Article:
That legacy was even more powerfully felt at a special gala held by the venerable Russian Jewish Congress (RJC) celebrating JDC’s centennial. Among those who attended the standing-room-only event, an annual gathering of RJC’s growing membership from across Russia, was U.S Ambassador John Tefft, Israeli Ambassador Dorit Golender, Russian Chief Rabbi Adolf Shayevich, and many of Russia’s Jewish cultural, business, and community elites. They were treated to a labyrinth of archival JDC photos and a very special theatrical performance. The evening was hosted by renowned TV presenter Nikolai Svanidze.

‘We will always remember that the Joint created a network of Hesed centers in Russia and supported Russian Jewry during its toughest times. We are very grateful for that,’ said Yury Kanner, the esteemed president of the RJC. As proud as I was of JDC that night, I was even prouder of the evidence of a community coming of age.

One of my early assignments for JDC was traveling to Moscow in the early ’90s to work with the nascent RJC in its formative development. Today, it has grown in membership, influence and, together with tens of thousands of other Russian Jews, in its proud expressions of a serious Jewish identity. For those of us who have journeyed together with the Jews of the former Soviet Union, from the fall of communism to today, the two events I attended in Moscow are evidence to any skeptic that miracles do indeed occur.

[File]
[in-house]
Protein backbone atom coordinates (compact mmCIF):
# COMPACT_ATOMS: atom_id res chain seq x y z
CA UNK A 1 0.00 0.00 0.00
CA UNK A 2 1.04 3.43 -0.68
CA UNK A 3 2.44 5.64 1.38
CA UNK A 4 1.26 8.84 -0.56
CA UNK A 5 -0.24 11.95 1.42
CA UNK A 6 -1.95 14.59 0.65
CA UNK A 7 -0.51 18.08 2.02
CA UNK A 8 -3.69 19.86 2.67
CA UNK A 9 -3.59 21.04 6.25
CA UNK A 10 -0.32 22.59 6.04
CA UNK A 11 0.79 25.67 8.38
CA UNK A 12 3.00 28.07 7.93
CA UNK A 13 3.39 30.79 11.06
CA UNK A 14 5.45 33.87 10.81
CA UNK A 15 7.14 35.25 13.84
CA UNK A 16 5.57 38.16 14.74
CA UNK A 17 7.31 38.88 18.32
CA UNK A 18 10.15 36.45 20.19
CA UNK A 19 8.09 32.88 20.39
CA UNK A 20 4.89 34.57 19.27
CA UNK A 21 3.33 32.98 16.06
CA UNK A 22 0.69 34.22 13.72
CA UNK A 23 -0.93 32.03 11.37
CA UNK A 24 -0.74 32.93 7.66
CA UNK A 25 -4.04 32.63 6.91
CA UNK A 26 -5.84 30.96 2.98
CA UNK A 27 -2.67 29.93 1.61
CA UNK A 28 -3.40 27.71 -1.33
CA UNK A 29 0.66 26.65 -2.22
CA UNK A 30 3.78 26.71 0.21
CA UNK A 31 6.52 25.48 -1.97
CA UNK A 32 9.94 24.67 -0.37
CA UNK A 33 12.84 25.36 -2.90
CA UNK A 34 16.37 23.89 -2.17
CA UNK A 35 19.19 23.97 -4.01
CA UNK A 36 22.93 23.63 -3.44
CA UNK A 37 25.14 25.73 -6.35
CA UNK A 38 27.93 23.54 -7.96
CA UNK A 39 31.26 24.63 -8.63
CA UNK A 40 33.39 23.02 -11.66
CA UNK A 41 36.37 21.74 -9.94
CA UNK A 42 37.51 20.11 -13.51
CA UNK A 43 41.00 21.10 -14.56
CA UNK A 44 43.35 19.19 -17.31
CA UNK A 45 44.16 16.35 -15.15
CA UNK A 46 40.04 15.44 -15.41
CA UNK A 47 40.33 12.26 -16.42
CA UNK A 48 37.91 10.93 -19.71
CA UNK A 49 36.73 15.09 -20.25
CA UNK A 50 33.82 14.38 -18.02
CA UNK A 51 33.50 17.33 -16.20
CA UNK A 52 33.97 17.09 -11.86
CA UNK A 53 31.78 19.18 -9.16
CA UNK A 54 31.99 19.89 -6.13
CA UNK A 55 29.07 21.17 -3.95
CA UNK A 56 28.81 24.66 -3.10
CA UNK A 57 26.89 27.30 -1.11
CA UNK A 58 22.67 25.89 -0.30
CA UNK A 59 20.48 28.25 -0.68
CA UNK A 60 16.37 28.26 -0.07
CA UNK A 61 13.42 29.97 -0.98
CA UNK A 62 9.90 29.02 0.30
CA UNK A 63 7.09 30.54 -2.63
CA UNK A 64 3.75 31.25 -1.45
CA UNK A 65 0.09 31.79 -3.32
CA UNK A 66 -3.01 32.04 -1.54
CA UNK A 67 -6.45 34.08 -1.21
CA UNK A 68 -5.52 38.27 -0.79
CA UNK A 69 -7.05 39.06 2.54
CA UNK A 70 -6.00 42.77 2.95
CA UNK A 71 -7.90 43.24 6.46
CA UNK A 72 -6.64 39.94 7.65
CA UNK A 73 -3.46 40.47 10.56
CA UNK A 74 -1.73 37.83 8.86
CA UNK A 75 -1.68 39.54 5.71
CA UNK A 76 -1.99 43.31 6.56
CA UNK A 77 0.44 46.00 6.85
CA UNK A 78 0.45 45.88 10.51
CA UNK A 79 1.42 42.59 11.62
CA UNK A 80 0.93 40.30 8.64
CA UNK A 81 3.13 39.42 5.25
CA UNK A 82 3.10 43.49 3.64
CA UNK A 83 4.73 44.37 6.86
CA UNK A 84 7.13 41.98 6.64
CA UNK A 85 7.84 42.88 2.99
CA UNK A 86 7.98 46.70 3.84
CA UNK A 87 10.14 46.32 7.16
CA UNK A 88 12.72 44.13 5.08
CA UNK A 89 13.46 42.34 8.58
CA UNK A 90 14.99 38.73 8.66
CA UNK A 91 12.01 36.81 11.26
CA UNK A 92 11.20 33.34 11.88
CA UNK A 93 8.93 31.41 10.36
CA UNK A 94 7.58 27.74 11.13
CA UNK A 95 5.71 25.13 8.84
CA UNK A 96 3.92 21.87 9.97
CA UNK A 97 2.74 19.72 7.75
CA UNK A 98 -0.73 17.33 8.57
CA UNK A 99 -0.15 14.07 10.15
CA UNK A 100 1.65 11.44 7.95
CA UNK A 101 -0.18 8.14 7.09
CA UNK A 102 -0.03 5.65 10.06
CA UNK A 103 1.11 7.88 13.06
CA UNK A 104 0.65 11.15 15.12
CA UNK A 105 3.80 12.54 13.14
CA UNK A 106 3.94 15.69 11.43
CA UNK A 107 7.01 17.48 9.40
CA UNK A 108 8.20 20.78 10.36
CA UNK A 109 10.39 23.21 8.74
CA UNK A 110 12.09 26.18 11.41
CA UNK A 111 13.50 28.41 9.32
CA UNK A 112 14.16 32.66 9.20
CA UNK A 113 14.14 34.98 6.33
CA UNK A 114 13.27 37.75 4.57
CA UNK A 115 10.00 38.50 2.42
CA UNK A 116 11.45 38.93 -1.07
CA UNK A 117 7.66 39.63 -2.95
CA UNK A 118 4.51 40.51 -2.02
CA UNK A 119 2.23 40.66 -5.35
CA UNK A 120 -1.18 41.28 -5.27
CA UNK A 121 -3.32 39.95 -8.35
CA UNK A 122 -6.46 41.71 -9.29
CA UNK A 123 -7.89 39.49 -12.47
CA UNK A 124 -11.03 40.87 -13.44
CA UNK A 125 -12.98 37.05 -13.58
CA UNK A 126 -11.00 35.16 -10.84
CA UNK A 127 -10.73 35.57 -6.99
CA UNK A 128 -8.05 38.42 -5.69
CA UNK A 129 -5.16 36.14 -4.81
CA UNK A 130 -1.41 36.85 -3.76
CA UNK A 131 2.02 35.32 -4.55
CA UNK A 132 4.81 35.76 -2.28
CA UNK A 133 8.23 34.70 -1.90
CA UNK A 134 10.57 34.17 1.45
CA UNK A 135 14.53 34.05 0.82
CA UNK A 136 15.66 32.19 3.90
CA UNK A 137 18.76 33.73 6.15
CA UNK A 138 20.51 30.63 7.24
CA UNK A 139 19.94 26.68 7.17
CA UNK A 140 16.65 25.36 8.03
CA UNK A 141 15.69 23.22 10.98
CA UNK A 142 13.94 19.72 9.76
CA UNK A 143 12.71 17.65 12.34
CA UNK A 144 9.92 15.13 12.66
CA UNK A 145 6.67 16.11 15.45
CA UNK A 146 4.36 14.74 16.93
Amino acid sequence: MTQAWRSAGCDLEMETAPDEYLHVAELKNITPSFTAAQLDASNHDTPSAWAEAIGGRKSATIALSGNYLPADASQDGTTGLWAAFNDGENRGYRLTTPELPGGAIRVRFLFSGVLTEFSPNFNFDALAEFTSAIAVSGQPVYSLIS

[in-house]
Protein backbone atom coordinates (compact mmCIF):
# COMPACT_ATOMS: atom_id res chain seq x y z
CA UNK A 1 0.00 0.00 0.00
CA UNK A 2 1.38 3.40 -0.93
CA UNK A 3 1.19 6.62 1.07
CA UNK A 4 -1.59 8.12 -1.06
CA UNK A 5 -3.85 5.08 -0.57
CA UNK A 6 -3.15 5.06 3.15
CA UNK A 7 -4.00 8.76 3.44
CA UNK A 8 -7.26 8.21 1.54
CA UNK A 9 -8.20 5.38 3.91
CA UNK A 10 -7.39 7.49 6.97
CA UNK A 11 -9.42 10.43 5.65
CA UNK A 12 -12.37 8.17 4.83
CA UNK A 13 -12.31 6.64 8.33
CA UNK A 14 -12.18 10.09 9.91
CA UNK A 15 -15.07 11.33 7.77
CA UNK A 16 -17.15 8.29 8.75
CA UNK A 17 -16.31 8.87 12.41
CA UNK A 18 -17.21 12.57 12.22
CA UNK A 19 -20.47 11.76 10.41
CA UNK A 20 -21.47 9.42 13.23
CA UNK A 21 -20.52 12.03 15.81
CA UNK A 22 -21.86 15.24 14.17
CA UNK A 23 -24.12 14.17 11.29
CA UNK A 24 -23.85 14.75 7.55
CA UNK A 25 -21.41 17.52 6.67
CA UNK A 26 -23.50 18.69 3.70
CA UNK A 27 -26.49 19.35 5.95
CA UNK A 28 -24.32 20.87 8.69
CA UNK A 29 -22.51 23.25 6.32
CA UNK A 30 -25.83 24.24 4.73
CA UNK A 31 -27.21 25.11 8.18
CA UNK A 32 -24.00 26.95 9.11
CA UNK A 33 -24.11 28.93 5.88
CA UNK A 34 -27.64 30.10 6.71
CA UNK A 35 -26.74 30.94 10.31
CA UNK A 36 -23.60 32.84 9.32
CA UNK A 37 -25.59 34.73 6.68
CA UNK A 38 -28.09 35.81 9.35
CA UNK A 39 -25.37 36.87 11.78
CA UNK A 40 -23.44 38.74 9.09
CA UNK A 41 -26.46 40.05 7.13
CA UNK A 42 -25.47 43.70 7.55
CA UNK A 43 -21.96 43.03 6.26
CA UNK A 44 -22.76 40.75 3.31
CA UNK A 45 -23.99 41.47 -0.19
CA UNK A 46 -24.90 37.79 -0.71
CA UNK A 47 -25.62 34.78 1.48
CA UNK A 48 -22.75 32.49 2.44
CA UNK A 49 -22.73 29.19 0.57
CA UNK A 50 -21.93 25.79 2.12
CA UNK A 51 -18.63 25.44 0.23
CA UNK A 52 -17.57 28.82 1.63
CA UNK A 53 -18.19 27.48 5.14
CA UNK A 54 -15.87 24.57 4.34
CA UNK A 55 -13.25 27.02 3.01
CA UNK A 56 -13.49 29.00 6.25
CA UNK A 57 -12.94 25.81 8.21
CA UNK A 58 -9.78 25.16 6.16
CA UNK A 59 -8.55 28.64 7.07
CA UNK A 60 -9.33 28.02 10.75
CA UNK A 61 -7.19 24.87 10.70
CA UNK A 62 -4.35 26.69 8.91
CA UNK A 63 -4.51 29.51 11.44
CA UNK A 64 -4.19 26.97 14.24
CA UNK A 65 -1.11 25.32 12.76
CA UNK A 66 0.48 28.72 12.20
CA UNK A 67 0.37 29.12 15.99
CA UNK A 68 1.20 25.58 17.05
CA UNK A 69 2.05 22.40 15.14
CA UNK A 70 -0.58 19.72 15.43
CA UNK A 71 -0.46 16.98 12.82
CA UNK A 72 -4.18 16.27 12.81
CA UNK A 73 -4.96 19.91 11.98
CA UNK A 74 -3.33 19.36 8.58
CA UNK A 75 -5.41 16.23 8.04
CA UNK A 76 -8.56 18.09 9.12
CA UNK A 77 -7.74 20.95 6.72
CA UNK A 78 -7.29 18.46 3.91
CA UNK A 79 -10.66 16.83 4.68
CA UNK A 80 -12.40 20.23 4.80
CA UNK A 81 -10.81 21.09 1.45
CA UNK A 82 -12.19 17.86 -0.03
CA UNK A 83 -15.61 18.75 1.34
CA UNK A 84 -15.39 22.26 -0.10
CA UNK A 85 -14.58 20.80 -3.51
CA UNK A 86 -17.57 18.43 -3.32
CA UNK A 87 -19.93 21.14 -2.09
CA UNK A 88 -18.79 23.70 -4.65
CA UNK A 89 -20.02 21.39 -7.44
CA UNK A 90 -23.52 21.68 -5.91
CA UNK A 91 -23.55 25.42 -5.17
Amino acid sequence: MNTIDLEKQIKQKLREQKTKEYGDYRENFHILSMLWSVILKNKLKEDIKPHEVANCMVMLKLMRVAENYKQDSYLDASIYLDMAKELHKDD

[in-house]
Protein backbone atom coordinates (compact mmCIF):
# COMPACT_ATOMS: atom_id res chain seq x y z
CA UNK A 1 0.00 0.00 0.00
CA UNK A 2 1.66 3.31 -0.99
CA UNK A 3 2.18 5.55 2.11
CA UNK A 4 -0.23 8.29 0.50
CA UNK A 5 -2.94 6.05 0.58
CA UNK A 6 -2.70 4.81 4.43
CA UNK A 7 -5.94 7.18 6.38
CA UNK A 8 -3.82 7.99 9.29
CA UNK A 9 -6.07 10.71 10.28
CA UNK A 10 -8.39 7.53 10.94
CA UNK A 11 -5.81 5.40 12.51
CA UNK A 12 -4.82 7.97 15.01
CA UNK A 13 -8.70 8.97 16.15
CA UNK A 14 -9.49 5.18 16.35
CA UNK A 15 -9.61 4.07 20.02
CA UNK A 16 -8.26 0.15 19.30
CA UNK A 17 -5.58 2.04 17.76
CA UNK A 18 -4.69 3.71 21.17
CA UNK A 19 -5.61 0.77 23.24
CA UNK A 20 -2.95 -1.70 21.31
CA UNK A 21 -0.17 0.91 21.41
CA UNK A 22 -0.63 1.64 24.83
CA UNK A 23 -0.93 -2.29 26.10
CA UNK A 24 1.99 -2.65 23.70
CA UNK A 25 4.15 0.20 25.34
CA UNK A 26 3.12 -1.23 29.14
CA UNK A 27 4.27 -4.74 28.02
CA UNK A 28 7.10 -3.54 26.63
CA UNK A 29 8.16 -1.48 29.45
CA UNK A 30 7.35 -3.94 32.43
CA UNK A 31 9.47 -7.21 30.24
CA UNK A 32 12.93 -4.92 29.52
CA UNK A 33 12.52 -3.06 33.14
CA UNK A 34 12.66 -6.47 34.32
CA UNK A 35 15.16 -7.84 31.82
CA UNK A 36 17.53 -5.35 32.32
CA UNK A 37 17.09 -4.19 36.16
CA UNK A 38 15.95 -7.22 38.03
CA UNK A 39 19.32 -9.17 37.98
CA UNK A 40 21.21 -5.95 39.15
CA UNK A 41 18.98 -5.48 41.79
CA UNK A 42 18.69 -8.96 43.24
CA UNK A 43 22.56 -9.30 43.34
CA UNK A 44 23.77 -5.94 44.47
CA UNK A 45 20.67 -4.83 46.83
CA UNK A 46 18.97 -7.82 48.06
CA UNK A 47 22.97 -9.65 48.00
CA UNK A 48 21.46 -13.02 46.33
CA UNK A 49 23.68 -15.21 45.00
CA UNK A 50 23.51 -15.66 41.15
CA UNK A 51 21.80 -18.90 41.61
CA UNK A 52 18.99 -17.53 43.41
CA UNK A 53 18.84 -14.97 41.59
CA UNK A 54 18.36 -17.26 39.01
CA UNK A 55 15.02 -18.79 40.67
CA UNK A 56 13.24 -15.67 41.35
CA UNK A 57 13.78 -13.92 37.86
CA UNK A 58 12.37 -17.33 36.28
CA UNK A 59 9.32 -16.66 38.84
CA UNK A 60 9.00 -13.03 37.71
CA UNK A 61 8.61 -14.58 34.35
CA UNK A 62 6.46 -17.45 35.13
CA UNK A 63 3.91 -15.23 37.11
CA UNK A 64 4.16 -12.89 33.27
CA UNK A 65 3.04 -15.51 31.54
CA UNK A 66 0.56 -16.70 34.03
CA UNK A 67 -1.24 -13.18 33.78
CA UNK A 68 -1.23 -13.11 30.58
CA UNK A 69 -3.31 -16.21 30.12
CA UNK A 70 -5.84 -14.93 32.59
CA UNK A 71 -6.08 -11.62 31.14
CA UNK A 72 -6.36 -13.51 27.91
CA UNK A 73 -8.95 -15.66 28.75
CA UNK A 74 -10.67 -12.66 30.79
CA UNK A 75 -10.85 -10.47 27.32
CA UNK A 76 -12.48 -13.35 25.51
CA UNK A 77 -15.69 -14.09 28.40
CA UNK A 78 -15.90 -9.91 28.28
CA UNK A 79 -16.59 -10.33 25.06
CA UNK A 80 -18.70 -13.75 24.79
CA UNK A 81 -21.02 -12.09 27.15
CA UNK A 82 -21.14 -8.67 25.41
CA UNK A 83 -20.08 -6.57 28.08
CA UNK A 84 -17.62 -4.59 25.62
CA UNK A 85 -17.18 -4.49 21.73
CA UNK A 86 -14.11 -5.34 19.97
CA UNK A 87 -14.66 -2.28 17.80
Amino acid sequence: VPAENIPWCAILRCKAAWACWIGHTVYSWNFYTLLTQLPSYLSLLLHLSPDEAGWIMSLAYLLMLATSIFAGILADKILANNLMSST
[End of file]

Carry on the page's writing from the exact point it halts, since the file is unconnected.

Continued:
My great-grandfather Avraham Yechiel z’l, whose name I carry, is buried in a cemetery in Lodz, Poland. He was one of the millions of Jews who inhabited a critically important center of Jewish life, of Jewish civilization, in Europe before the Holocaust. After emerging from the double trauma of Nazism and Communism, Poland is today a noted spot for the revival of Jewish community life.

Covered by the media for years now, this Jewish reawakening was powerfully on display at the opening of POLIN, the new Museum of the History of Polish Jews. I attended the opening together with a senior JDC delegation, including our Europe Board Committee Chair Amy Bressman, and we experienced exhibits that were both educational and inspiring. As I ventured around the space, and afterwards stood in front of the museum on the grounds of the former Warsaw ghetto, I began to realize just how significant this was. What has been created is a movingly presented story of the Jews of Poland. Our story. My story.